Research confirms ever-widening disparities in educational achievement and enrollment among Latinas/os, African Americans, and low-income students, as compared to their white middle- and upper-class peers (Kelly 2005). Because school resources are tied to local revenues, students from low-income communities, who are disproportionately people of color, are more likely to have inexperienced teachers, limited resources, and little access to role models or mentors (Annie E. Casey Foundation 2008). They enter college without adequate preparation for success, and their transition to higher education is often difficult. Moreover, families with limited income may not be able to spare their hardworking college-age children, who could contribute financially rather than plunge the family into debt with education loans.
The challenges related to resources are often compounded by the psychological pressures low-income students, particularly low-income students of color, face. College definitely has a “class culture,” and it isn’t the culture of working-class or lower-income students. Research tells us that college is a middle-class experience and that many low-income students feel pressured to assimilate (DiMaria 2006). Race and ethnicity may deepen these students’ feelings of isolation, especially if they come from families whose culture and language differs from that of majority students. Perception and judgments of faculty and peers have an impact as well. Because affirmative action is a hot-button issue, students of color may find themselves prejudged by their peers and professors, even as the numbers of (typically white) legacy admissions exceed the number of affirmative action admissions.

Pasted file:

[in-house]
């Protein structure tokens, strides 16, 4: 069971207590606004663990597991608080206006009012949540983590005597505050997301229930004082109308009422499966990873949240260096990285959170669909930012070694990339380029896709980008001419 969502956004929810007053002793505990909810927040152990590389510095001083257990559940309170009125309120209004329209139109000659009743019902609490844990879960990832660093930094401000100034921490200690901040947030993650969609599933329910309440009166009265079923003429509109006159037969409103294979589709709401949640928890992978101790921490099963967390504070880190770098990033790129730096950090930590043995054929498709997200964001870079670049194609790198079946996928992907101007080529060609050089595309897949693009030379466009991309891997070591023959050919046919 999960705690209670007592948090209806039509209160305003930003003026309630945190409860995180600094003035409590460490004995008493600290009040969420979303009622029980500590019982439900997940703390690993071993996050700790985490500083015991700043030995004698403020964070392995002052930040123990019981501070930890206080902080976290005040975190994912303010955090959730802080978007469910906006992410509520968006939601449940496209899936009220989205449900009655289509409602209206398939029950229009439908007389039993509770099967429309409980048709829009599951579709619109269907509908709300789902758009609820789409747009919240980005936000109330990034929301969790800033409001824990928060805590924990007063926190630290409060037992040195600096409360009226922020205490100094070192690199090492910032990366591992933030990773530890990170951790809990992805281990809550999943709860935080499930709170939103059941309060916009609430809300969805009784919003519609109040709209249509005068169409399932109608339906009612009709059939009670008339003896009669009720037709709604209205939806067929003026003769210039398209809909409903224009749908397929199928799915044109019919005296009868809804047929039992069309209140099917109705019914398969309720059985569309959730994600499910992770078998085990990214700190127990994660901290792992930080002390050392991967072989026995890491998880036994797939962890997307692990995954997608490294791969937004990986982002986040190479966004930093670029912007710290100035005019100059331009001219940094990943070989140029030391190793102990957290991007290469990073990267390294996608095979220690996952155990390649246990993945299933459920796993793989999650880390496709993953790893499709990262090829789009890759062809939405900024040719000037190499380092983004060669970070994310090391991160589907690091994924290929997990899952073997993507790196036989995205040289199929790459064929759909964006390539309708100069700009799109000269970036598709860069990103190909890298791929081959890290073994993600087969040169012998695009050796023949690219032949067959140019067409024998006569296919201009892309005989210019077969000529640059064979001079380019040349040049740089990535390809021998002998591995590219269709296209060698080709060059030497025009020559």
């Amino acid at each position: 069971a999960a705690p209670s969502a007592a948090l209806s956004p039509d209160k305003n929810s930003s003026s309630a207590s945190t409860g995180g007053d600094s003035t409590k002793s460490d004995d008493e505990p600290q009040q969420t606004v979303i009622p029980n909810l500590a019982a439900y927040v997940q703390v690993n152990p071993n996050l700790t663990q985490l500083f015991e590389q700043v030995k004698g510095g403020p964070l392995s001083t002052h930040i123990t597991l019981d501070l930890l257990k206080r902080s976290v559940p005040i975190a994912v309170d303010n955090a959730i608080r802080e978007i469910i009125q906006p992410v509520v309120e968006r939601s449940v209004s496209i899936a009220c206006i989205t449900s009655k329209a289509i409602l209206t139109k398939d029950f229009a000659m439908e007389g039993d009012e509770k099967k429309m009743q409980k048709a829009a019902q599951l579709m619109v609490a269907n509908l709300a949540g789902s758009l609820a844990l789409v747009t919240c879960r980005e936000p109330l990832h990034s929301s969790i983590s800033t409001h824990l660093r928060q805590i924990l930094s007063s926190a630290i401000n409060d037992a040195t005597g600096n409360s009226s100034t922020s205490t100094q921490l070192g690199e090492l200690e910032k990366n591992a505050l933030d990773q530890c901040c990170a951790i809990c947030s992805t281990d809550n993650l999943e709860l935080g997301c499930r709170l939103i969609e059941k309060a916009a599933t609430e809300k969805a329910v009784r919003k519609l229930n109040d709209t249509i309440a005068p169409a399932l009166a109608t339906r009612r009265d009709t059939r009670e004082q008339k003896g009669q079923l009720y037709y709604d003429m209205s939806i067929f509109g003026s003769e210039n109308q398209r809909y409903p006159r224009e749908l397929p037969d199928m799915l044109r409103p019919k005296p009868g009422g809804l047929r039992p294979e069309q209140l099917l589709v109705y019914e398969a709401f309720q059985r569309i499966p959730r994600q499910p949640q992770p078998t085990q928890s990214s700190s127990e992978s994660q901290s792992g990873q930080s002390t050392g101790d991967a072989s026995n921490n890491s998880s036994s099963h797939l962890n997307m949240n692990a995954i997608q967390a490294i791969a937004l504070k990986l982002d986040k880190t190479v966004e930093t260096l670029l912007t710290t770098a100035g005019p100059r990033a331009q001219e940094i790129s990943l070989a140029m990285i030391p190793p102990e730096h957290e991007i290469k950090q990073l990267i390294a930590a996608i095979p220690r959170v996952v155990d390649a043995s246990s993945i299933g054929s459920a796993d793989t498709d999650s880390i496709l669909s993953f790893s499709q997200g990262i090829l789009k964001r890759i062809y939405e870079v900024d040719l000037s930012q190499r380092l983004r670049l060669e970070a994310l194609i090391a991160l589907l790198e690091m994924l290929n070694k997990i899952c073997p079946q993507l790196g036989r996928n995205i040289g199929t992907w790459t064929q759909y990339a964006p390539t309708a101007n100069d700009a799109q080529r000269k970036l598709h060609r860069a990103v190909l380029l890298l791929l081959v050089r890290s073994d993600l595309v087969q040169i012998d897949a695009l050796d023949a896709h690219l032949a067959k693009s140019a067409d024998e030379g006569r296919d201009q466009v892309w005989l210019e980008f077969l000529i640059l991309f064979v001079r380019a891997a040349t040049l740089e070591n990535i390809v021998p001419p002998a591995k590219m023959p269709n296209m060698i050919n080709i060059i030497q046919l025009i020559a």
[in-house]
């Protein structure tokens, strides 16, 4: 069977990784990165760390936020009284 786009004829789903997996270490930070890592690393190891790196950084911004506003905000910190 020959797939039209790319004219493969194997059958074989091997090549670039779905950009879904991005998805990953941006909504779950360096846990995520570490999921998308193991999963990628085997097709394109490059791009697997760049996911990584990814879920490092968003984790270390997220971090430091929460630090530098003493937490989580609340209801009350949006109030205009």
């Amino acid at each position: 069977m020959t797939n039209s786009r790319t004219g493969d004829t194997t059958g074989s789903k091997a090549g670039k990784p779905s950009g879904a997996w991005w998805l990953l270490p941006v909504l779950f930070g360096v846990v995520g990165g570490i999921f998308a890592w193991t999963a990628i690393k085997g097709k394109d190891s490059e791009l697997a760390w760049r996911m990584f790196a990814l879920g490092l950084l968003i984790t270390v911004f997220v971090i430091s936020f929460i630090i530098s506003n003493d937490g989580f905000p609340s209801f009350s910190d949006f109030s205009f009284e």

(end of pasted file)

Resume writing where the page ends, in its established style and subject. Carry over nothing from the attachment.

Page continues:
The presence or absence of cultural, social, and academic capital can also have a profound impact on students. Pierre Bourdieu describes cultural capital, or what you know, as the forms of knowledge, skill, education, and other advantages a person has that confer higher status (1986). Knowing the rules of etiquette (such as which fork to use) or understanding references to theater are examples of cultural capital. Social capital, or who you know, refers to resources based on group membership, relationships, or networks of influence and support (Bourdieu 1986). To these Will Barratt adds the concept of academic capital, which students begin to attain in the home (2007). Second-generation students come to college with accumulated academic capital, which they apply to gain more through excellent grades, honors and awards, and participation in academic clubs. Students of color and lower-income students may have significant cultural or social capital within their own communities, but the dominant academic culture might not recognize or appreciate these forms of capital.